right-to-left oriented files and Farsi keyboard mapping,
                   this option starts Vim in Farsi mode, i.e. 'fkmap' and
                   'rightleft' are set.  Otherwise an error message is given
                   and Vim aborts.

       -g          If Vim has been compiled with GUI support, this option
                   enables the GUI.  If no GUI support was compiled in, an
                   error message is given and Vim aborts.

       -h          Give a bit of help about the command line arguments and
                   options.  After this Vim exits.

       -H          If Vim has been compiled with RIGHTLEFT support for editing
                   right-to-left oriented files and Hebrew keyboard mapping,
                   this option starts Vim in Hebrew mode, i.e. 'hkmap' and
                   'rightleft' are set.  Otherwise an error message is given
                   and Vim aborts.

       -i {viminfo}
                   When using the viminfo file is enabled, this option sets
                   the filename to use, instead of the default "~/.viminfo".
                   This can also be used to skip the use of the .viminfo file,
                   by giving the name "NONE".

       -L          Same as -r.

       -l          Lisp mode.  Sets the 'lisp' and 'showmatch' options on.

       -m          Modifying files is disabled.  Resets the 'write' option, so
                   that writing files is not possible.

       -N          No-compatible mode.  Reset the 'compatible' option.  This
                   will make Vim behave a bit better, but less Vi compatible,
                   even though a .vimrc file does not exist.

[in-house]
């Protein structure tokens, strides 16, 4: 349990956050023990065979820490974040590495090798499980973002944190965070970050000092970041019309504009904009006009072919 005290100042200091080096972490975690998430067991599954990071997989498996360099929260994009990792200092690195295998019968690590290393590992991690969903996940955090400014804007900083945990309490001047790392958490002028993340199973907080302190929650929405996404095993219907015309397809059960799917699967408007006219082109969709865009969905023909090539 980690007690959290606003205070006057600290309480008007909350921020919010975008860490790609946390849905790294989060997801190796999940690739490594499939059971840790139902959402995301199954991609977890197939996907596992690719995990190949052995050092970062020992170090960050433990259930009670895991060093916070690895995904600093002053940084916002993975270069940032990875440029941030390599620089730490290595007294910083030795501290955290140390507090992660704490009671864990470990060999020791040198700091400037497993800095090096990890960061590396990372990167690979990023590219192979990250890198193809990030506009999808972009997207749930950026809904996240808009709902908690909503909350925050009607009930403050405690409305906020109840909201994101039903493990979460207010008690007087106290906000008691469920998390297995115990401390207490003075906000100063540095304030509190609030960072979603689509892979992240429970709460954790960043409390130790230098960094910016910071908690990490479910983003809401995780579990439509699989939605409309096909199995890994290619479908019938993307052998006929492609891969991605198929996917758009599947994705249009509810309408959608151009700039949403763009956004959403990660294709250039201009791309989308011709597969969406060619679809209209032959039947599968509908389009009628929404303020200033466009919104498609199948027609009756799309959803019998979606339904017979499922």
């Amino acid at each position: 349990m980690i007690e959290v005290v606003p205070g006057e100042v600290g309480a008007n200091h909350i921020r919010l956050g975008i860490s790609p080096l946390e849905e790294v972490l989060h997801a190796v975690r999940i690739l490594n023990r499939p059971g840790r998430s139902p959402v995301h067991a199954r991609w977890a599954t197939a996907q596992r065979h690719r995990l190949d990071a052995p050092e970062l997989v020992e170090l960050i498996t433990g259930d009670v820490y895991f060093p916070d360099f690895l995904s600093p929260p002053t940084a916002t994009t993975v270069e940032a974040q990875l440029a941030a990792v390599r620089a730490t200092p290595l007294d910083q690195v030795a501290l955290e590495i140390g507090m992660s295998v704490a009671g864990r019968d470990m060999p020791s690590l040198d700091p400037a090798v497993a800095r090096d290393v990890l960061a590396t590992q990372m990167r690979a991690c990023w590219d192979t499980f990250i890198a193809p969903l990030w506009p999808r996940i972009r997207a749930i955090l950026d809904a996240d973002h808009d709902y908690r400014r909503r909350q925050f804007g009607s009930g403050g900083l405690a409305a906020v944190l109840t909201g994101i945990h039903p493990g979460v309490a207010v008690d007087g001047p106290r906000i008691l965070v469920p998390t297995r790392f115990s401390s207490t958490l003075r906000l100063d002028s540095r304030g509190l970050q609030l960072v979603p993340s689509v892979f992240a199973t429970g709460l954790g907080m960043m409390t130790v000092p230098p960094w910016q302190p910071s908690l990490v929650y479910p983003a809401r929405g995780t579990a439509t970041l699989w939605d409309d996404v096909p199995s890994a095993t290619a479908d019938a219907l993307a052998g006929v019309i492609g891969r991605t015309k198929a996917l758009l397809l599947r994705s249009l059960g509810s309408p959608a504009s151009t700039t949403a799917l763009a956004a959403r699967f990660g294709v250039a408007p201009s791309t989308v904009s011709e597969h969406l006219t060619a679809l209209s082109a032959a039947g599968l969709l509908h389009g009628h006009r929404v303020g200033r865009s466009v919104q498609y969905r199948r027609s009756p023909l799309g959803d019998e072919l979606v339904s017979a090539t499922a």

-n          No swap file will be used.  Recovery after a crash will be
                   impossible.  Handy if you want to edit a file on a very
                   slow medium (e.g. floppy).  Can also be done with ":set
                   uc=0".  Can be undone with ":set uc=200".

       -o[N]       Open N windows.  When N is omitted, open one window for
                   each file.

       -R          Read-only mode.  The 'readonly' option will be set.  You
                   can still edit the buffer, but will be prevented from
                   accidently overwriting a file.  If you do want to overwrite
                   a file, add an exclamation mark to the Ex command, as in
                   ":w!".  The -R option also implies the -n option (see
                   below).  The 'readonly' option can be reset with ":set
                   noro".  See ":help 'readonly'".

       -r          List swap files, with information about using them for
                   recovery.

       -r {file}   Recovery mode.  The swap file is used to recover a crashed
                   editing session.  The swap file is a file with the same
                   filename as the text file with ".swp" appended.  See ":help
                   recovery".

       -s          Silent mode.  Only when started as "Ex" or when the "-e"
                   option was given before the "-s" option.

       -s {scriptin}
                   The script file {scriptin} is read.  The characters in the